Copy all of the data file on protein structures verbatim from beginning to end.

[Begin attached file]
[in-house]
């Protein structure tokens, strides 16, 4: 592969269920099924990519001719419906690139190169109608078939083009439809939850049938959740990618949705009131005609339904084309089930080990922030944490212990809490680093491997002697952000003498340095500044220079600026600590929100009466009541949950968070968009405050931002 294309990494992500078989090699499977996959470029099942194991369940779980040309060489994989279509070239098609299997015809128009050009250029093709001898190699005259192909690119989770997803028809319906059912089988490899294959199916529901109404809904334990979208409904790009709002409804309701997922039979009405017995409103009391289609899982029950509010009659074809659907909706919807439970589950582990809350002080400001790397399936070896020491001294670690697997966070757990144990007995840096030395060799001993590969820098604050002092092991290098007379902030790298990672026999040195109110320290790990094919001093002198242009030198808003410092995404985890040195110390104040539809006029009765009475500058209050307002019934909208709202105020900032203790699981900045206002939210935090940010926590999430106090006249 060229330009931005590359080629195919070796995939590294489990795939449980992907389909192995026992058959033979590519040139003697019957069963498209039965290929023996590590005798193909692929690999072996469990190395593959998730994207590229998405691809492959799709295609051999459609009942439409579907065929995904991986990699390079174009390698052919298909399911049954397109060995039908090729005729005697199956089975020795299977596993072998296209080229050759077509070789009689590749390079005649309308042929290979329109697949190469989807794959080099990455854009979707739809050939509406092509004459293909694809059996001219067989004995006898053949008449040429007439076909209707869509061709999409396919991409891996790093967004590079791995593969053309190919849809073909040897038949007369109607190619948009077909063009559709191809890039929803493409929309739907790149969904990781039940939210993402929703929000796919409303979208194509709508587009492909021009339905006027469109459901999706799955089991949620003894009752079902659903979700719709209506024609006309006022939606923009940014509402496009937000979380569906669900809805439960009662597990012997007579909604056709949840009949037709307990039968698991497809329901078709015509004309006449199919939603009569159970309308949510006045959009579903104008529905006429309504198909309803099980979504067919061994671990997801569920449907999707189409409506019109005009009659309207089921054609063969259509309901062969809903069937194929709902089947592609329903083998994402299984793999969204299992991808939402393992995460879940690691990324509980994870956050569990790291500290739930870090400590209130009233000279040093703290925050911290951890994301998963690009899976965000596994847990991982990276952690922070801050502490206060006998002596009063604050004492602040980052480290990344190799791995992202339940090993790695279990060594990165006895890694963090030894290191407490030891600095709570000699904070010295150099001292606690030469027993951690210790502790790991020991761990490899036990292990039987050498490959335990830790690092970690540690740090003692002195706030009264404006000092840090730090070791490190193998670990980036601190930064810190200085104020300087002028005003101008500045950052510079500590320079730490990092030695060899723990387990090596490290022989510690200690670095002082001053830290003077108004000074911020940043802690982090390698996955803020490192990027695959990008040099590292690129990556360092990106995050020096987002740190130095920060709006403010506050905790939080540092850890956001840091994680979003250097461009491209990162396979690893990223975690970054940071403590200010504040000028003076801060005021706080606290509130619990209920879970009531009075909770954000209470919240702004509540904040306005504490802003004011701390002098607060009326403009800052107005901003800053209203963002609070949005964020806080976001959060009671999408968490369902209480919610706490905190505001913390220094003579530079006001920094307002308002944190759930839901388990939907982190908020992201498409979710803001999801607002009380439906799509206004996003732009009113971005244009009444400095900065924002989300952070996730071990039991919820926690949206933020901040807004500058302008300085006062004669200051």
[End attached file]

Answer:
[in-house]
């Protein structure tokens, strides 16, 4: 592969269920099924990519001719419906690139190169109608078939083009439809939850049938959740990618949705009131005609339904084309089930080990922030944490212990809490680093491997002697952000003498340095500044220079600026600590929100009466009541949950968070968009405050931002 294309990494992500078989090699499977996959470029099942194991369940779980040309060489994989279509070239098609299997015809128009050009250029093709001898190699005259192909690119989770997803028809319906059912089988490899294959199916529901109404809904334990979208409904790009709002409804309701997922039979009405017995409103009391289609899982029950509010009659074809659907909706919807439970589950582990809350002080400001790397399936070896020491001294670690697997966070757990144990007995840096030395060799001993590969820098604050002092092991290098007379902030790298990672026999040195109110320290790990094919001093002198242009030198808003410092995404985890040195110390104040539809006029009765009475500058209050307002019934909208709202105020900032203790699981900045206002939210935090940010926590999430106090006249 060229330009931005590359080629195919070796995939590294489990795939449980992907389909192995026992058959033979590519040139003697019957069963498209039965290929023996590590005798193909692929690999072996469990190395593959998730994207590229998405691809492959799709295609051999459609009942439409579907065929995904991986990699390079174009390698052919298909399911049954397109060995039908090729005729005697199956089975020795299977596993072998296209080229050759077509070789009689590749390079005649309308042929290979329109697949190469989807794959080099990455854009979707739809050939509406092509004459293909694809059996001219067989004995006898053949008449040429007439076909209707869509061709999409396919991409891996790093967004590079791995593969053309190919849809073909040897038949007369109607190619948009077909063009559709191809890039929803493409929309739907790149969904990781039940939210993402929703929000796919409303979208194509709508587009492909021009339905006027469109459901999706799955089991949620003894009752079902659903979700719709209506024609006309006022939606923009940014509402496009937000979380569906669900809805439960009662597990012997007579909604056709949840009949037709307990039968698991497809329901078709015509004309006449199919939603009569159970309308949510006045959009579903104008529905006429309504198909309803099980979504067919061994671990997801569920449907999707189409409506019109005009009659309207089921054609063969259509309901062969809903069937194929709902089947592609329903083998994402299984793999969204299992991808939402393992995460879940690691990324509980994870956050569990790291500290739930870090400590209130009233000279040093703290925050911290951890994301998963690009899976965000596994847990991982990276952690922070801050502490206060006998002596009063604050004492602040980052480290990344190799791995992202339940090993790695279990060594990165006895890694963090030894290191407490030891600095709570000699904070010295150099001292606690030469027993951690210790502790790991020991761990490899036990292990039987050498490959335990830790690092970690540690740090003692002195706030009264404006000092840090730090070791490190193998670990980036601190930064810190200085104020300087002028005003101008500045950052510079500590320079730490990092030695060899723990387990090596490290022989510690200690670095002082001053830290003077108004000074911020940043802690982090390698996955803020490192990027695959990008040099590292690129990556360092990106995050020096987002740190130095920060709006403010506050905790939080540092850890956001840091994680979003250097461009491209990162396979690893990223975690970054940071403590200010504040000028003076801060005021706080606290509130619990209920879970009531009075909770954000209470919240702004509540904040306005504490802003004011701390002098607060009326403009800052107005901003800053209203963002609070949005964020806080976001959060009671999408968490369902209480919610706490905190505001913390220094003579530079006001920094307002308002944190759930839901388990939907982190908020992201498409979710803001999801607002009380439906799509206004996003732009009113971005244009009444400095900065924002989300952070996730071990039991919820926690949206933020901040807004500058302008300085006062004669200051």